In Love’s Knowledge , the philosopher Martha Nussbaum considers emotions as “social constructs,” transmitted—and potentially dismantled—by the stories we tell. In this interdisciplinary seminar, we will look at the ways in which contemporary art and literature have depicted, disseminated, and disassembled feelings, particularly the sort of complicated, unwieldy, troubling affects one might deem “ugly.” We will begin with Sianne Ngai’s eponymous work on the subject of “ugly feelings,” then go on to consider a variety of such emotions, including anger, fear, shame, humiliation, and happiness (which we will consider as potentially “ugly”). As we investigate how contemporary visual art and literary works tackle negative emotional states, we will pay particular attention to the effects of social and cultural positioning on affect and interrogate the capacity of art to be productive in helping us process our ugly feelings. We will also ask how aesthetic choices impact our understanding of our own ugly feelings and the ugly feelings of others. Readings my include work by Maggie Nelson, Wayne Koestenbaum, David Foster Wallace, Don DeLillo, Sheila Heti, Elena Ferrante, J.M. Coetzee, Sylvia Plath, Claudia Rankine, and Frederick Seidel. We will also consider works by artists like Tracy Emin, Hannah Wilke, Diane Arbus, Francis Bacon, and Kara Walker.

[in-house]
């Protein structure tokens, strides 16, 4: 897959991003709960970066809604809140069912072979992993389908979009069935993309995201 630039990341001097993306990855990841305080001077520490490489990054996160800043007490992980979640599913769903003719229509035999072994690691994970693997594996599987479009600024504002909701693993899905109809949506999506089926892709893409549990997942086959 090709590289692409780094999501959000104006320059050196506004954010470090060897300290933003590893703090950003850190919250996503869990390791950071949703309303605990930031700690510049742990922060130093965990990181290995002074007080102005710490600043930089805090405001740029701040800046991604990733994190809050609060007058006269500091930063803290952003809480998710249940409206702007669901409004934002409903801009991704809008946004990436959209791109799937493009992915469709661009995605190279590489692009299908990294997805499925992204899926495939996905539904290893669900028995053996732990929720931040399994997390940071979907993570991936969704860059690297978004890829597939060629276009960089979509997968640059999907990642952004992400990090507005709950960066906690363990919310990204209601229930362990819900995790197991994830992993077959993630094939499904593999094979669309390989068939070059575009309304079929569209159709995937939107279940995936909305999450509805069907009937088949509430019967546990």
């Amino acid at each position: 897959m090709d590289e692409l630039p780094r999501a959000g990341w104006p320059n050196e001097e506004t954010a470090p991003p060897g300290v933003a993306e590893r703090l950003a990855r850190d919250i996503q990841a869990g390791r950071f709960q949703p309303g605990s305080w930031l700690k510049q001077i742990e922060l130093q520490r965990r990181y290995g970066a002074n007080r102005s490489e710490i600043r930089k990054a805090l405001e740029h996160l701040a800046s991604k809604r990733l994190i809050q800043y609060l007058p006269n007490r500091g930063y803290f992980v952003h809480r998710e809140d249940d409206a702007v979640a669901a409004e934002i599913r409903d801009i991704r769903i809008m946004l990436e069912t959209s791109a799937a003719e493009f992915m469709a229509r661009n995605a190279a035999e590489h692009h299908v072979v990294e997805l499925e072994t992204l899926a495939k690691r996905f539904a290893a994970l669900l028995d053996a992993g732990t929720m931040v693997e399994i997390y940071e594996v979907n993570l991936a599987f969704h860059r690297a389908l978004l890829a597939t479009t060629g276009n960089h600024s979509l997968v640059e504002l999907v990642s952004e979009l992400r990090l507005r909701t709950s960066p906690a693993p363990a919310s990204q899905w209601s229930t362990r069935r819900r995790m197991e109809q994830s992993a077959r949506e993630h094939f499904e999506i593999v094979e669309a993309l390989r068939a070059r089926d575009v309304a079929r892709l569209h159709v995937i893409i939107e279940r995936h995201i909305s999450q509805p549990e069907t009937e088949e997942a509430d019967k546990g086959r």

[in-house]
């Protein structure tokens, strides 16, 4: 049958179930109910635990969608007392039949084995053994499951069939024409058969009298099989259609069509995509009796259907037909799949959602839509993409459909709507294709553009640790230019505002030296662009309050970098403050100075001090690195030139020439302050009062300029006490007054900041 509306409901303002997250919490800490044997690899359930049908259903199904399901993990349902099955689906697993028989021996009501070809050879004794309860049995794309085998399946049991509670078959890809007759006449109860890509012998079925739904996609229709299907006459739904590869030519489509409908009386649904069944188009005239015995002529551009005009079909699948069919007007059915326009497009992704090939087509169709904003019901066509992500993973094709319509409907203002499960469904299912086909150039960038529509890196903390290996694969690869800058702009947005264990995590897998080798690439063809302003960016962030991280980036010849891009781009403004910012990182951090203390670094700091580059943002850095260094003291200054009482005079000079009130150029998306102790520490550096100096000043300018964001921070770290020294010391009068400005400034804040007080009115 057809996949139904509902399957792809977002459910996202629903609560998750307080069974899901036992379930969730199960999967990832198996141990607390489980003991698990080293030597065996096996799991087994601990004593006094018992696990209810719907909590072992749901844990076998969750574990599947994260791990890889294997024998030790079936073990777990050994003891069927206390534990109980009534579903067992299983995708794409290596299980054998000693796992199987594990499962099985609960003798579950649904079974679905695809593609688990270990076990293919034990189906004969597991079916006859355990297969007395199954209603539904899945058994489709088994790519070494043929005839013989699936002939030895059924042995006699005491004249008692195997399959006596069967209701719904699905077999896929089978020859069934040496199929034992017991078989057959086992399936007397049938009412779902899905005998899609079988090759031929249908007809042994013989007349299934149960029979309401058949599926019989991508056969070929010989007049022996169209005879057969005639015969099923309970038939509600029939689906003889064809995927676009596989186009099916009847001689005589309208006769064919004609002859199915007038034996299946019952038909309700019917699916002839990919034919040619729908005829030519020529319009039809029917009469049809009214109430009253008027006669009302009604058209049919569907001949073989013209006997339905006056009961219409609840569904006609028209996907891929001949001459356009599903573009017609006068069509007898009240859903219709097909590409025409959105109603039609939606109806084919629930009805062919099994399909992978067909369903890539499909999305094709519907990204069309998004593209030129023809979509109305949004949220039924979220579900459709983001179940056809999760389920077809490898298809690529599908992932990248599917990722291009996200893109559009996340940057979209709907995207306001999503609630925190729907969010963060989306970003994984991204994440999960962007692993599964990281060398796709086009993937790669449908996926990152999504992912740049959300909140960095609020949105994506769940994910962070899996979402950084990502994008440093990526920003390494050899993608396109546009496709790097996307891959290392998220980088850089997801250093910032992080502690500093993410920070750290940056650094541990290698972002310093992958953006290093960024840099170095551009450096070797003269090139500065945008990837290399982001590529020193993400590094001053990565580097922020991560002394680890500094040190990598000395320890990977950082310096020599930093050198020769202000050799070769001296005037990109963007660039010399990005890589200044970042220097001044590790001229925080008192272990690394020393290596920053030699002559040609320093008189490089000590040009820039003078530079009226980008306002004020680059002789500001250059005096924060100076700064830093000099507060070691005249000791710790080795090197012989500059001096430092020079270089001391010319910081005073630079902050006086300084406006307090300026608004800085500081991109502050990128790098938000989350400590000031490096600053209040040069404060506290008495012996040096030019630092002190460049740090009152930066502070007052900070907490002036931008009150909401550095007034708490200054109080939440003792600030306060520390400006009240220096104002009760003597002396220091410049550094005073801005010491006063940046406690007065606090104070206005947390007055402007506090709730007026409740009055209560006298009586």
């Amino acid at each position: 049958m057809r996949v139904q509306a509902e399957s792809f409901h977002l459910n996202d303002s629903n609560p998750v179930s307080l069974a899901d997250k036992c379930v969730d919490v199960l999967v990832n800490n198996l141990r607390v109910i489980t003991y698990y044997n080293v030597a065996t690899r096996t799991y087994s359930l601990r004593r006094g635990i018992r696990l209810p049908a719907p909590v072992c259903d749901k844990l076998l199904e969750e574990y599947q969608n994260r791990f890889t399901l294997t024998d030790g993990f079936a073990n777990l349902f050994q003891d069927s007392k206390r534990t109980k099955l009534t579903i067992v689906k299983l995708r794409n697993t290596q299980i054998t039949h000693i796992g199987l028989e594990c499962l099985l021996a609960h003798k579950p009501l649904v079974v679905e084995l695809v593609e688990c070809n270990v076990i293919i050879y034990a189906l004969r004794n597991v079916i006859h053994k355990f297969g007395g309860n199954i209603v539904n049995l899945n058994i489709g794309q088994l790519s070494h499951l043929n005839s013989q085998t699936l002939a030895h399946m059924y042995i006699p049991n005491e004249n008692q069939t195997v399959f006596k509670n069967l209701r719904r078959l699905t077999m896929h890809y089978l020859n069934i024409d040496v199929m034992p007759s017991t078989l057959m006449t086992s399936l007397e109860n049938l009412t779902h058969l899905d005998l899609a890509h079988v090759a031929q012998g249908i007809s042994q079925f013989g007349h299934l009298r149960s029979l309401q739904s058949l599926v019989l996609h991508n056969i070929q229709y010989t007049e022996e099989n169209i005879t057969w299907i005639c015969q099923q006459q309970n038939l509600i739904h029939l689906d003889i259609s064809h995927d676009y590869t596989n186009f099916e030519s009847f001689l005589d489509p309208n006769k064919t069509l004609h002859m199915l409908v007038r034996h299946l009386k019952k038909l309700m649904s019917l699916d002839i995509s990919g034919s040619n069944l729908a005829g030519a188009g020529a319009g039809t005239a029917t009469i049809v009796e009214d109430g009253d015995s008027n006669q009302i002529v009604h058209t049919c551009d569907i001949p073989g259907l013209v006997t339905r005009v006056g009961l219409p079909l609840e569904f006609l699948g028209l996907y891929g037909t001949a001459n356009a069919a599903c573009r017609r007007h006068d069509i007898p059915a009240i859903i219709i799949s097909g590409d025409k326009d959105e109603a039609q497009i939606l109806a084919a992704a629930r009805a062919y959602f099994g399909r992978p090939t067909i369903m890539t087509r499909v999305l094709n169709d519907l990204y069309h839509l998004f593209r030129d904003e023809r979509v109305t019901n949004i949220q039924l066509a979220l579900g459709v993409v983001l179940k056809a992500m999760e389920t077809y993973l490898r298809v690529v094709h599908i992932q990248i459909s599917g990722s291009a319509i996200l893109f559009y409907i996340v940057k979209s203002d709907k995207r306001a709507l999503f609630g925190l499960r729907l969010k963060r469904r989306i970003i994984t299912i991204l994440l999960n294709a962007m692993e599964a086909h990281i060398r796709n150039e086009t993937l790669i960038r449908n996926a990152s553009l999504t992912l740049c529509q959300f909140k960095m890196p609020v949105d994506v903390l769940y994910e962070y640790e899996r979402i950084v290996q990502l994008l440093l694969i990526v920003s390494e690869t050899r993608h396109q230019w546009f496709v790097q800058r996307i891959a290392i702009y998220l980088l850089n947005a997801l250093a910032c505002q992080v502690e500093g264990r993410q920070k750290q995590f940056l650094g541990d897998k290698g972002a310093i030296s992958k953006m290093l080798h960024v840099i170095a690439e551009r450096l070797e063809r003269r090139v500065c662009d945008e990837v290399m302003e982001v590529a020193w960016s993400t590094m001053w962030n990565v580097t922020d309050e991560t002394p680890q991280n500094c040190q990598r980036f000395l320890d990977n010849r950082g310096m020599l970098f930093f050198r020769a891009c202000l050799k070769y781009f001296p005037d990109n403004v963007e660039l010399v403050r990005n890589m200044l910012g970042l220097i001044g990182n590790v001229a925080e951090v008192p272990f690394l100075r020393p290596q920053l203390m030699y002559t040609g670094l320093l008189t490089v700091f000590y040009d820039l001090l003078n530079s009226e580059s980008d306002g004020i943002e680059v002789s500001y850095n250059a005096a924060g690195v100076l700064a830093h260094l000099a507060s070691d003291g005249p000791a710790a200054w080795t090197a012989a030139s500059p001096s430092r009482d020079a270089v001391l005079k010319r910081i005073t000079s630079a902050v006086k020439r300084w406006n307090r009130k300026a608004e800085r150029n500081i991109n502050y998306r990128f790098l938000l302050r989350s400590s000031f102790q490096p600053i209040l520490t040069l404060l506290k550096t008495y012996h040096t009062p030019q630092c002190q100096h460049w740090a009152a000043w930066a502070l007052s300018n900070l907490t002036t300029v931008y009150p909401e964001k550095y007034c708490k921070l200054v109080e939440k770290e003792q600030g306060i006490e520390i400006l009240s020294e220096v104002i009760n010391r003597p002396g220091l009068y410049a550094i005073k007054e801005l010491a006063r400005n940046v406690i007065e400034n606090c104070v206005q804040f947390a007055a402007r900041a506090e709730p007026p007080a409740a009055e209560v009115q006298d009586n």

Interdisciplinary Seminars (IDSEM-UG)